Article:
Family Separation Remains Top Military Challenge

Family Separation Remains Top Military Challenge

Soldier and family
Photo by: U.S. Army/Pfc. Matthew Marsilia

Time apart was once again a top concern for troops and their families, especially as they navigated quarantines and other health and safety issues during the COVID-19 pandemic, according to a new survey of nearly 11,000 service members, veterans and their families.

Separation from loved ones is often an issue for military families, but Blue Star Families’ annual Military Family Lifestyle Survey found that the pandemic may have magnified that and other challenges.

“Time away from family, already a top concern, may have been intensified by unexpected quarantines and extensions, or have had a greater impact on service members and family members managing work and home demands in an unprecedented work, school, and home environment,” the survey says.

Issues such as spouse employment, child care, education and quality of life also were hampered by the pandemic, the survey says.

Blue Star Families has surveyed military families annually since 2009. This most recent survey, with 11,000 respondents worldwide, was conducted in September and October. It includes active-duty, National Guard and Reserve service members, veterans and their families.

These latest survey results were released just as DoD launched the Month of the Military Child. Observed every year in April, the goal is to celebrate military children and the sacrifices they make.

Spouse employment—and unemployment—was another top concern for military families, rising to the top five issues for active-duty respondents for the first time. Spouses were further challenged by pandemic-induced lockdowns across the country and having to manage their children’s education from home.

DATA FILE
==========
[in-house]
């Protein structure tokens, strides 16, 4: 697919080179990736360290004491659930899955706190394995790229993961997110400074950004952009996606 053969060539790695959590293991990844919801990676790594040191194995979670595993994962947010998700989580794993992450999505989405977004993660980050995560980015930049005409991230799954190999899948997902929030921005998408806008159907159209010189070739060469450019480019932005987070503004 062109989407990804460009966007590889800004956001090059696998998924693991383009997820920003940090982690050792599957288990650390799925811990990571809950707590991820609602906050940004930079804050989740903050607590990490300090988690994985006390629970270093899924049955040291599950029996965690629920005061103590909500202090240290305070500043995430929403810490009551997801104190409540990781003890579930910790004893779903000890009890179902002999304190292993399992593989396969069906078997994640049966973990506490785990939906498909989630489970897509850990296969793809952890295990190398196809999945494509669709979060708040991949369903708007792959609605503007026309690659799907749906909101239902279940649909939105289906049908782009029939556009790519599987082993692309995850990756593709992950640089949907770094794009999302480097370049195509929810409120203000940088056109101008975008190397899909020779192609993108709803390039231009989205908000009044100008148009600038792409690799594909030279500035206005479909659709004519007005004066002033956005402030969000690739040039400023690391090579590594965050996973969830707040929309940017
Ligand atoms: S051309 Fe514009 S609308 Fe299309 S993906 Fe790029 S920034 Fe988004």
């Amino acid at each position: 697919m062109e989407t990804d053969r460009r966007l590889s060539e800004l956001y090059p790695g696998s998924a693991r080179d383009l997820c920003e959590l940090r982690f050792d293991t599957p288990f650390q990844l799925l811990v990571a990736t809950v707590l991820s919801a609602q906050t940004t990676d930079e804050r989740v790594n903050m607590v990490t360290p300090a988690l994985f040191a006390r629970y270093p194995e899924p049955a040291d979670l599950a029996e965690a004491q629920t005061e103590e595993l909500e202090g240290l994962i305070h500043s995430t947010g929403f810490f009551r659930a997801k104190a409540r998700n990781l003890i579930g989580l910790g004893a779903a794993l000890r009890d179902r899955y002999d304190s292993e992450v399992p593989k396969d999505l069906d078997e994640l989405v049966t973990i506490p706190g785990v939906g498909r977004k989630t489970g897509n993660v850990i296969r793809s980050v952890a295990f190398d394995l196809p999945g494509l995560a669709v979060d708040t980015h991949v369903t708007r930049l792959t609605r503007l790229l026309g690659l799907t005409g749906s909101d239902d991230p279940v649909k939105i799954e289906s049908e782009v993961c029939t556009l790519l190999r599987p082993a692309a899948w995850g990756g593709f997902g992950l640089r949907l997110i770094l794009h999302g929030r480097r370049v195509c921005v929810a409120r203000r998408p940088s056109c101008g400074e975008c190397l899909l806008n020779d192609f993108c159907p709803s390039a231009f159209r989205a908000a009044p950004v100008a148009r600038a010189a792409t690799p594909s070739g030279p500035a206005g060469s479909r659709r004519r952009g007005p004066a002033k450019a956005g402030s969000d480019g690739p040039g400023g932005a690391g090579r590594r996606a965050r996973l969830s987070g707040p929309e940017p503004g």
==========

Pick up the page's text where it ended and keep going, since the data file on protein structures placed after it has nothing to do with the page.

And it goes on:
Since March 2020, 42% of active-duty spouse respondents who worked prior to the pandemic reported they had stopped working, with layoffs and furloughs as the top reported causes. Most of those spouses remained unemployed at the time of the survey in September and October.

As many as 36% of active-duty spouse respondents said they weren’t working so they could homeschool their children or supervise virtual schooling.

In addition, 78% of active-duty family respondents with a child receiving special education services said they lost those educational support services during COVID-19 closures. Among those who moved to a new duty station since March 2020, half of active-duty respondents reported they had trouble transferring their child’s individualized education plan to their new school, leaving many families to choose to live apart to avoid these challenges.

On the job front, Guard and Reserve service members reported negative employment consequences after an activation or deployment. Nearly a quarter of Guard troops and a third of Reserve troops reported such consequences with their civilian employers, including losing promotion or training opportunities or loss of employment.

Among veterans and their families, concerns largely centered on access to pay and benefits earned through their service, including support for PTSD and combat stress, health care and benefits.

See the full survey here.